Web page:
One of my favorite ways to learn about my faith and to grow in my relationship with God is to read the writings of Pope Benedict XVI. For some reason, the pope’s words always hit me right between the eyes and strike me smack dab in the heart. Whether it is something he said during his weekly general audience, his message after the Sunday Angelus prayer or a statement in reaction to breaking news in the world, I always find him to be a profoundly clear and prolific teacher.
That’s why at the top of my list of resolutions for 2013 is to look back at some of the pope’s words of wisdom in 2012. I try to read as much of Pope Benedict as I can. However, often I find that reading takes place in the middle of an already jam-packed day. So, I do almost a speed reading of the document, letter or article without really taking the necessary time to deeply reflect and pray about what I have just absorbed. Initially, because of the pope’s way with words, my reaction is usually “wow” or “how true.” But then I put it aside and get back to the task at hand, which is why taking a second look is at the top of my hit parade.
Recently I went back to the article he wrote for the Financial Times. The article originated from a request made by the newspaper asking for the pope’s comments regarding Christmas and on the release of his latest book on Jesus’ infancy. Here the pope reminds us that the birth of Christ should challenge us to “reassess our priorities, our values, our very way of life.”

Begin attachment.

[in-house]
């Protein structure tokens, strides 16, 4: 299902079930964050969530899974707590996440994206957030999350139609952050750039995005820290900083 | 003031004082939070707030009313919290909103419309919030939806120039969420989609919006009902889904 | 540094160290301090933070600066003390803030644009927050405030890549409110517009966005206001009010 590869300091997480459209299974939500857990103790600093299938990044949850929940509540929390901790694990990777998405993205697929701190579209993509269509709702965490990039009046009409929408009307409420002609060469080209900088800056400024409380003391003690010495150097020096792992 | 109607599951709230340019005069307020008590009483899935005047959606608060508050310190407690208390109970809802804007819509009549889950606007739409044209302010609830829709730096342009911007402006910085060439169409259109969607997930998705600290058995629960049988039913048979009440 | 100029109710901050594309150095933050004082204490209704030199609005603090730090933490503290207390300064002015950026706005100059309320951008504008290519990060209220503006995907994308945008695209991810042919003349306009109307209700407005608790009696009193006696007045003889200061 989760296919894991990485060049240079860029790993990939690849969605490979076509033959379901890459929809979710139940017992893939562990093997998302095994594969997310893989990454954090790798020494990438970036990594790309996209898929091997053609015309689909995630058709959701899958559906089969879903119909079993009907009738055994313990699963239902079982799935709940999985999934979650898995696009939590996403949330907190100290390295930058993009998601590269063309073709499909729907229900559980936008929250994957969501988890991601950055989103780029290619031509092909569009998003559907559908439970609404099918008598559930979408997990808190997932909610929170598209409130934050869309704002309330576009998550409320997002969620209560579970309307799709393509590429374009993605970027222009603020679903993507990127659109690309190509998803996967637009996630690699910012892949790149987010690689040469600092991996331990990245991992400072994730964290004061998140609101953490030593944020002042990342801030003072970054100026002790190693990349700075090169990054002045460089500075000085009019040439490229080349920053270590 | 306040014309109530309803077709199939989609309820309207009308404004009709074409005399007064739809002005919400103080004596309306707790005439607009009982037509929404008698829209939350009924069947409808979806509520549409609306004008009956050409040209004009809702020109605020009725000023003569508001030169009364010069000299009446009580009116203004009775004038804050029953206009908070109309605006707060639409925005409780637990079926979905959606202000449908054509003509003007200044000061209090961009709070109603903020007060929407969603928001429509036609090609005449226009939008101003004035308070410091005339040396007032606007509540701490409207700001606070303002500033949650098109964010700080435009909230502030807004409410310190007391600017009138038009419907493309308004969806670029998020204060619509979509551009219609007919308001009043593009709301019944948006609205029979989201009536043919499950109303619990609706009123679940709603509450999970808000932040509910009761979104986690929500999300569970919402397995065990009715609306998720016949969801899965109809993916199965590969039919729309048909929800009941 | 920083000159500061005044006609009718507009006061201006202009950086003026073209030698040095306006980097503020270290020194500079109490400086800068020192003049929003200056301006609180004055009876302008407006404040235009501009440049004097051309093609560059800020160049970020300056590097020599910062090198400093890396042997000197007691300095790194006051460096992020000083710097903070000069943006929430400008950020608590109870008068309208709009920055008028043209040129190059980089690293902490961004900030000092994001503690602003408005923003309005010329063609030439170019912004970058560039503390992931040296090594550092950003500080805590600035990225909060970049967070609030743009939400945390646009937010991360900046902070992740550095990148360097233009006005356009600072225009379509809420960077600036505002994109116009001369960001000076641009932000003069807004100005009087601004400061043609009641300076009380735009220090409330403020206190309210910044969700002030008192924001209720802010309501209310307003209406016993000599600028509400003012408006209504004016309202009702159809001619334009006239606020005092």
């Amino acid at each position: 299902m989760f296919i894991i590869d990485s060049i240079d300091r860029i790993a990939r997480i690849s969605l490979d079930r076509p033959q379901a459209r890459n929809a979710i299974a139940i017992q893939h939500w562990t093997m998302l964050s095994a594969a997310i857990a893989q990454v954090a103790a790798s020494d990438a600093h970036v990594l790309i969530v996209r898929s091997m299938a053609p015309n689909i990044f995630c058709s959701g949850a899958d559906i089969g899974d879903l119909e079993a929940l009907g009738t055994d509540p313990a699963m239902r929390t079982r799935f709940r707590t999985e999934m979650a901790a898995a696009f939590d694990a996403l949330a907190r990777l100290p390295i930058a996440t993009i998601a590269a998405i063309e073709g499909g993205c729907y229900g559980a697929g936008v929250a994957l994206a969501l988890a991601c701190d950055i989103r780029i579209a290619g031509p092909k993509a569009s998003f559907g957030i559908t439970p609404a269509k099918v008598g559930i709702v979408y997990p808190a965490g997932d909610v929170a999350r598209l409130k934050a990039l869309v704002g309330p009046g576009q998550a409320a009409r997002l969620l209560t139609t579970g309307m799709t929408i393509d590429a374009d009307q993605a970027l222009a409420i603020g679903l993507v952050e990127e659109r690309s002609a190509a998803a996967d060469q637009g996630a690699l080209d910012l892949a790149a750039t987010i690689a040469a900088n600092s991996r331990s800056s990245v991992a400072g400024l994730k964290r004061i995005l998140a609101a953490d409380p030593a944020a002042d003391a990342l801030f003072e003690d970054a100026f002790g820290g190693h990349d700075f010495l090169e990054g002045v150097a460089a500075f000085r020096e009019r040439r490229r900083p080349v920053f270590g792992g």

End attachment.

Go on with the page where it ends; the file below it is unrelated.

“While Christmas is undoubtedly a time of great joy it is also an occasion for deep reflection, even an examination of conscience. At the end of a year that has mean economic hardship for many, what can we learn from the humility, the poverty, the simplicity of the crib scene?”
OK, here we are technically only a few weeks past all the Christmas celebrations. How many of us have long stopped pondering the manger scene or, for that matter, can even remember where we stored the manger for next year? Going back to that article forced me to think about how I need to spend more time, and not just during Advent and Christmas, reflecting on the Incarnation.
“Christmas can be the time in which we learn to read the Gospel, to get to know Jesus not only as the Child in the manger, but as the one in whom we recognize God made Man. It is in the Gospel that Christians find inspiration for their daily lives and their involvement in worldly affairs — be it in the Houses of Parliament or the Stock Exchange. Christians shouldn’t shun the world; they should engage with it. But their involvement in politics and economics should transcend every form of ideology.”
See what I mean? Here comes that “wow” factor again. Just chewing on this paragraph for a while can help us put the election into a clearer perspective in terms of those in office who claim to be Catholic but can’t seem to rise above today’s political correctness. The pope forced me to take stock of how I may in some ways also be buying into instead of standing up against the ideologies and actions that are in direct conflict with the teachings of the Church.
So, before you move forward full force into 2013, go back to some of the writings of our pope and other great Catholic teachers. In addition to www.osv.com, some of my favorite resources include www.zenit.org, www.ewtnnews.com and www.news.va. This is one resolution you won’t mind keeping, and as a matter of fact will be the gift that just keeps giving by putting that extra spiritual spring in all those steps you plan to take this year.
Teresa Tomeo is the host of “Catholic Connection,” produced by Ave Maria Radio and heard daily on EWTN Global Catholic Radio and Sirius Channel 130.